The Concept of Face
The face is said to be the most exposed part of our body. It is the first thing that people see at the first instance of meeting someone. At times, it is the only thing that most people base their perceptions about someone. For this reason, it seems fitting that any preparation to look your best is necessary for overall presentation.
It’s fascinating to discover that the idea of the face as the embodiment of an individual’s status among one’s peers is the determining factor of public reputation in most Asian societies. Honor seems to be the driving force to which standards of behavior are met and accorded to. As such, the themes of most notable Asian films are peppered with scenarios that test or exhibit the beliefs and principles of that particular culture. Examples of these are seen in movies such as The Karate Kid, Crouching Tiger: Hidden Dragon and The Joy Luck Club. These movies demonstrate how Asian cultures give precedence to how one preserves his or her integrity based on the old customs passed on to them by their elders. If one is to observe these films closely, one would be able to deduce that family is generally at the epicenter in Asian society and the interplay of politics is influenced by the role that powerful families play in their local communities.
In some Asian cultures, the emphasis placed on honor is so immense that one is even expected to take his or her own life instead of accepting failure or defeat in the presence of those whom he or she considers to have robbed his or her dignity. Such is the case in Japan wherein the ancient custom of Harakiri from the Samurai tradition has inspired many groups and individuals to commit suicide in order to preserve one’s honor. Although this kind of custom is not anymore encouraged in modern day Japan, there are still some who practice it and it has occasionally made the headlines.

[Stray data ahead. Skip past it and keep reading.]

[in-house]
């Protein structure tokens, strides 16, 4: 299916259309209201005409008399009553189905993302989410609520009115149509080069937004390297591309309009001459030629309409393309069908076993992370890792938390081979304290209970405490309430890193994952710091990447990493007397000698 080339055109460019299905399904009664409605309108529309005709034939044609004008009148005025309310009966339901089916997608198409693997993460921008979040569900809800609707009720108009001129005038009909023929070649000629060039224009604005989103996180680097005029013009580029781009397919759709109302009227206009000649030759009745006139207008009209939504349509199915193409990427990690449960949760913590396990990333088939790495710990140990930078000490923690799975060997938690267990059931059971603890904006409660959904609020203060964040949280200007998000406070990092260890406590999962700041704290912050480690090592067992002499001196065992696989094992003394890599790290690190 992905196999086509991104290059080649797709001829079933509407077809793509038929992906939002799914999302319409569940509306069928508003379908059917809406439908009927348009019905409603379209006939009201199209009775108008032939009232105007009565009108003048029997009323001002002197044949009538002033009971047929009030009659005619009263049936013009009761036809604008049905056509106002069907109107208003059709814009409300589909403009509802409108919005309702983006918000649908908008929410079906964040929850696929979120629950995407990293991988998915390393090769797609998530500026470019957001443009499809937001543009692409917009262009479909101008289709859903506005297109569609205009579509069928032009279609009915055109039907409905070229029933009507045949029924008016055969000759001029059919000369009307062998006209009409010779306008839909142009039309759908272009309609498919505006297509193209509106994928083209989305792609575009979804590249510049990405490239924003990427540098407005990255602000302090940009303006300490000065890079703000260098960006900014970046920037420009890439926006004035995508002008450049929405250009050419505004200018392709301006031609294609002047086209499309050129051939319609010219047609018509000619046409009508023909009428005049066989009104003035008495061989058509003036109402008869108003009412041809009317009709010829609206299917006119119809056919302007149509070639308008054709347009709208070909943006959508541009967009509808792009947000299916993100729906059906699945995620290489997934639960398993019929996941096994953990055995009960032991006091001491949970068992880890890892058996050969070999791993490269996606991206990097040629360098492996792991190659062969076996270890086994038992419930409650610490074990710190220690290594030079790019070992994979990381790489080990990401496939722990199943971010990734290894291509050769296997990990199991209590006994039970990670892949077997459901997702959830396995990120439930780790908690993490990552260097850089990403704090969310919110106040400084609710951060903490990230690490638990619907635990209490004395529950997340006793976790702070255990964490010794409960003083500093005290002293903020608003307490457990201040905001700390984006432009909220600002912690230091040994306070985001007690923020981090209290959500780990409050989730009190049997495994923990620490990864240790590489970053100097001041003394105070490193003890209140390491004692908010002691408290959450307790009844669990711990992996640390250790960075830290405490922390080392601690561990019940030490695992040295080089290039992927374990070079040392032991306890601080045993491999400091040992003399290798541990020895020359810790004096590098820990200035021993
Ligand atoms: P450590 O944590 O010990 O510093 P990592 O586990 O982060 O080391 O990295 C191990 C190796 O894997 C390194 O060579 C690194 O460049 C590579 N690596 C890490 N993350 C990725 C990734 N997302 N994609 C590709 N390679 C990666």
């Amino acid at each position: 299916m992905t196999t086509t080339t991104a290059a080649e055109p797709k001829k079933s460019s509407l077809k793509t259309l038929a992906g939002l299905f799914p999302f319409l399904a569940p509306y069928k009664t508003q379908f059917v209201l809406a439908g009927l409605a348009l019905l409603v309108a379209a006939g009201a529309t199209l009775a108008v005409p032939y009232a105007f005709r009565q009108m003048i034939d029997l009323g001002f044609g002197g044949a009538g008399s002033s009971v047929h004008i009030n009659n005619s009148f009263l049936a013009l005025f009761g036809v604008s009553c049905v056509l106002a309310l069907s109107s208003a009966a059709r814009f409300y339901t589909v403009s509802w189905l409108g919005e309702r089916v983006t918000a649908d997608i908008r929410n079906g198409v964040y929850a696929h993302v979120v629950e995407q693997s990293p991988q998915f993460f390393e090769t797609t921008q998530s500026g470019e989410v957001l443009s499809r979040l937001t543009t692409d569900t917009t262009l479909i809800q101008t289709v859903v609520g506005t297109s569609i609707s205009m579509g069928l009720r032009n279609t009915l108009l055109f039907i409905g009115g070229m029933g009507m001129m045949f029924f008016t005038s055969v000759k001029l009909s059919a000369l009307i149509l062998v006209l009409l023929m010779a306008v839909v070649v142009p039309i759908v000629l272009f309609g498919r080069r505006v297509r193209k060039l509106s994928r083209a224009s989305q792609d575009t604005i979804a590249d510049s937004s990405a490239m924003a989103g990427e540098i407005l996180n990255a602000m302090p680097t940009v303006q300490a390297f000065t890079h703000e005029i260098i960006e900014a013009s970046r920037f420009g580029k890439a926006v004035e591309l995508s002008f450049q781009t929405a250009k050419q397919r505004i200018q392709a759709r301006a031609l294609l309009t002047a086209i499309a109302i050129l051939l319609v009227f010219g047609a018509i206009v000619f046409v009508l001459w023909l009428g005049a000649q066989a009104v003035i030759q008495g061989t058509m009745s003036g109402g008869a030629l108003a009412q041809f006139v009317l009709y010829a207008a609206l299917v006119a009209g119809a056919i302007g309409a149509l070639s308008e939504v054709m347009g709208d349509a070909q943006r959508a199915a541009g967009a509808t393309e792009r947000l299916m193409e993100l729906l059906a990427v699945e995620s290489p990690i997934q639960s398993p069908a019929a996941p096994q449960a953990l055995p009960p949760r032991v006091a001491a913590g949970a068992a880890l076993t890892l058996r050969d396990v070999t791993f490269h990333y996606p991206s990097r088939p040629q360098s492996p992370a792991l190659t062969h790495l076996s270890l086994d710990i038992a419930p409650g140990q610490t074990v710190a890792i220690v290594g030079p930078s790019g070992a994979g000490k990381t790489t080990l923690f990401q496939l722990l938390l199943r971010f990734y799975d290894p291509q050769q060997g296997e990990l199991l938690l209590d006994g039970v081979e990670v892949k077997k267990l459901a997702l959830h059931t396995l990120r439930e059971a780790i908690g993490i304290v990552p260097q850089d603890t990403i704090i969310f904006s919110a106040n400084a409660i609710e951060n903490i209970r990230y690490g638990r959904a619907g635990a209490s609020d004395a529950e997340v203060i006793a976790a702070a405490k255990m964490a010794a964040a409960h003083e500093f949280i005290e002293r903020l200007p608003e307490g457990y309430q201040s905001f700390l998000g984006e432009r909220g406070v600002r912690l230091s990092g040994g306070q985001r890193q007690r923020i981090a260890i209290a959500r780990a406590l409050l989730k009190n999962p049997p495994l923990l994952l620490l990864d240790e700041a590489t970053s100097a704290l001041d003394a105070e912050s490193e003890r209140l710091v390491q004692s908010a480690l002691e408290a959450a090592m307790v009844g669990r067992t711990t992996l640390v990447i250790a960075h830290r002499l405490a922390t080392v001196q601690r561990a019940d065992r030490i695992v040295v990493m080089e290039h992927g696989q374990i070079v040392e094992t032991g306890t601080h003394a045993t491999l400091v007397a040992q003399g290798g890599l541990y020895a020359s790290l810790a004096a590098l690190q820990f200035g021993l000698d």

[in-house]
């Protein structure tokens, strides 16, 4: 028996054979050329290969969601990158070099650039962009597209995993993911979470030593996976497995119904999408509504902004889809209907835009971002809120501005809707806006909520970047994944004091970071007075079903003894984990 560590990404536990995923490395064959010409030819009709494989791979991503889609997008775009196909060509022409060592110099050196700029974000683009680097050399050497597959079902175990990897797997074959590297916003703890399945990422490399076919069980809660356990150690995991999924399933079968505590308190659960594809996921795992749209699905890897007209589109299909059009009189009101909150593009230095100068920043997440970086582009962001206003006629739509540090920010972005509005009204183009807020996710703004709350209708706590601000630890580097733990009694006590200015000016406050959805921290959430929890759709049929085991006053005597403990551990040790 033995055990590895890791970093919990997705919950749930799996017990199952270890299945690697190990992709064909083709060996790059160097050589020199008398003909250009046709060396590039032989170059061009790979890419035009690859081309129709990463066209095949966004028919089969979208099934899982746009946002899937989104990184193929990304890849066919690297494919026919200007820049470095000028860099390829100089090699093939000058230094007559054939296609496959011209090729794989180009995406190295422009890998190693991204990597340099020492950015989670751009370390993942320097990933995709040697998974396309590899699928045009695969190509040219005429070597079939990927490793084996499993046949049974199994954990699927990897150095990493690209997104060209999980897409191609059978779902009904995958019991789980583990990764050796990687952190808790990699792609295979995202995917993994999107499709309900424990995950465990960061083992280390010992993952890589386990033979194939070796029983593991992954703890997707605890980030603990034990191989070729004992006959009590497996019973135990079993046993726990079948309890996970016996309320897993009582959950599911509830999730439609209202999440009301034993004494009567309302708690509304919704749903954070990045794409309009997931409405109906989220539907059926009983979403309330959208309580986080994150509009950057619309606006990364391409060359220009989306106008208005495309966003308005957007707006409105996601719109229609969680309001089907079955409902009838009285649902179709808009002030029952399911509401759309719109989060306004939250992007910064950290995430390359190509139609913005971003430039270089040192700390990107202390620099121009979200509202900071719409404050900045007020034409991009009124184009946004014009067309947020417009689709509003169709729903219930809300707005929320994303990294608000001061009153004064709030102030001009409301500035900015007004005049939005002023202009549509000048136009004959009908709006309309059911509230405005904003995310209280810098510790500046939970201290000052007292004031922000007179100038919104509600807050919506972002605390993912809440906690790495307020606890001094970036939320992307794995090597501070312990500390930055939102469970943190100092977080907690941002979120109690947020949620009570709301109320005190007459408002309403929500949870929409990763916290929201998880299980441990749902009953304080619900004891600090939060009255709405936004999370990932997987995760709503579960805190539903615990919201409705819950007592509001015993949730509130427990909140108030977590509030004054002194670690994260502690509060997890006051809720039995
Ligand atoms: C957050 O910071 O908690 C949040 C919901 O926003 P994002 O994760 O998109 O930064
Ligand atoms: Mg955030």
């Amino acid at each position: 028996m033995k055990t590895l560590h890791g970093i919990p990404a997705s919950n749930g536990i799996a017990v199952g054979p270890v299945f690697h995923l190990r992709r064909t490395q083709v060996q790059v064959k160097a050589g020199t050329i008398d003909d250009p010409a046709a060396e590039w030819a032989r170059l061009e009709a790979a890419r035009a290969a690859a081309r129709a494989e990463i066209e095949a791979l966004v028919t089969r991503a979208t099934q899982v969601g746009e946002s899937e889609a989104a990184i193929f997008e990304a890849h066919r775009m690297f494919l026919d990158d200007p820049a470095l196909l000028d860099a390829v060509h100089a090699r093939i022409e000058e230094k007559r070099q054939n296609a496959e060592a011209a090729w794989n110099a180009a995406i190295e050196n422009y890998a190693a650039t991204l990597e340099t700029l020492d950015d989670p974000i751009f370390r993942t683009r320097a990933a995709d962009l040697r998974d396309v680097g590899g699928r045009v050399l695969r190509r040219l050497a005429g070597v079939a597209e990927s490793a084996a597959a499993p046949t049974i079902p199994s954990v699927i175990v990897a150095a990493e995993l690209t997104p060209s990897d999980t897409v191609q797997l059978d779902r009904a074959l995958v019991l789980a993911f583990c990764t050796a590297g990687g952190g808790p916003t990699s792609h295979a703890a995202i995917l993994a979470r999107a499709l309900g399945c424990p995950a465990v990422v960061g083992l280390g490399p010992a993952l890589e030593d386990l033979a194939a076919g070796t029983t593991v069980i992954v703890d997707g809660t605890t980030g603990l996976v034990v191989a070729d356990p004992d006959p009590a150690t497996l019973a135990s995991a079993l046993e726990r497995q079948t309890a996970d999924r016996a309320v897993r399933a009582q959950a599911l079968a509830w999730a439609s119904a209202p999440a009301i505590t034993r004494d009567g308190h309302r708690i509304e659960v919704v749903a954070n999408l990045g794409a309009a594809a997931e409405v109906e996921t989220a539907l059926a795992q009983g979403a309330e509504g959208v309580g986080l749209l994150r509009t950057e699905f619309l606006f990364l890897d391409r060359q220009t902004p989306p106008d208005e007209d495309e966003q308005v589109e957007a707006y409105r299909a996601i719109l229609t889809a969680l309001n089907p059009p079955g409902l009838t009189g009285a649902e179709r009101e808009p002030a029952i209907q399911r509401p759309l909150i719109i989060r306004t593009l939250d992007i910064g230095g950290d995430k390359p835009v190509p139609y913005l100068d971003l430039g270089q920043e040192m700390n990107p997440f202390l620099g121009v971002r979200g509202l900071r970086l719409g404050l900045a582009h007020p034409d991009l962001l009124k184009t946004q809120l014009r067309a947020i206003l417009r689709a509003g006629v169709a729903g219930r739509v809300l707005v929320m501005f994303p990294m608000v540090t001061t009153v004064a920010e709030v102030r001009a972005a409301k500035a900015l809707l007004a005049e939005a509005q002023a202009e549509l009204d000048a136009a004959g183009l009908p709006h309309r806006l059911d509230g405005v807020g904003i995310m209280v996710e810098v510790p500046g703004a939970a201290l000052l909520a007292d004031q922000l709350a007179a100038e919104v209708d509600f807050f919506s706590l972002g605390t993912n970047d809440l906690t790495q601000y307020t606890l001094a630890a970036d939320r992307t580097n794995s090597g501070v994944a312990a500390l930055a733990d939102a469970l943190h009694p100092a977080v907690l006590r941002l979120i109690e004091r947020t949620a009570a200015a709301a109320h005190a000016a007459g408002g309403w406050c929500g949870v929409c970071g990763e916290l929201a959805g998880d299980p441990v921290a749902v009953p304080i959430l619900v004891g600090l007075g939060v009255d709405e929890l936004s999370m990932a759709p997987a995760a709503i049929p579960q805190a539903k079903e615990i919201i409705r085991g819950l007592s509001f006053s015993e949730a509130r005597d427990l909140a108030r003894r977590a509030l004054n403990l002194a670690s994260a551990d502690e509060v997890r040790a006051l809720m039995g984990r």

In some Asian countries like the Philippines, there is a similar concept of face called hiya or shame, which dictates how an individual should behave or act in certain situations or in the presence of other people. The Filipino practice is an unspoken expectation that should be sternly followed in order to avoid creating a bad name or reputation for the family. For example, in family or communal gatherings, especially in the rural areas, people are expected to bring a token or a gift for the host as it signifies their gratification for the extended invitation. Likewise, the host of the party is required to invite everyone in their immediate vicinity since that would make the host appear approachable and trusted. Another example is the expectation that the young ones should show their respect for their elders by allowing themselves to be blessed by the elders as they approach them, and speaking in deference by using the words po and opo in addressing the elders.
Another term that is linked with this is utang na loob or the service of gratitude. The concept is said to instill a sort of natural shame in an individual whenever one does a favor or is at the receiving end of it, placing people in their rightful places. Failure to repay the favor by any means would bring about shame to the individual and his or her family. Usually, this practice could be observed among adults who have chosen or are tasked to take care of their aging parents since reversal of the roles are naturally part of the human cycle. As adults, they are obliged to give back to their parents in any way that they can.
The precepts of face in Asian society may be termed differently but all are hinged to a common perception of sensitivity toward others. This perception embraces the dynamism found in family relationships that affects communal activities.
From the standpoint of face, one is able to determine the value of an individual through the connections he or she has established and the traditional values that person has upheld. The ability to successfully incorporate such expectations in modern day living connotes a respect for traditional values and the acceptance of authority from the elders.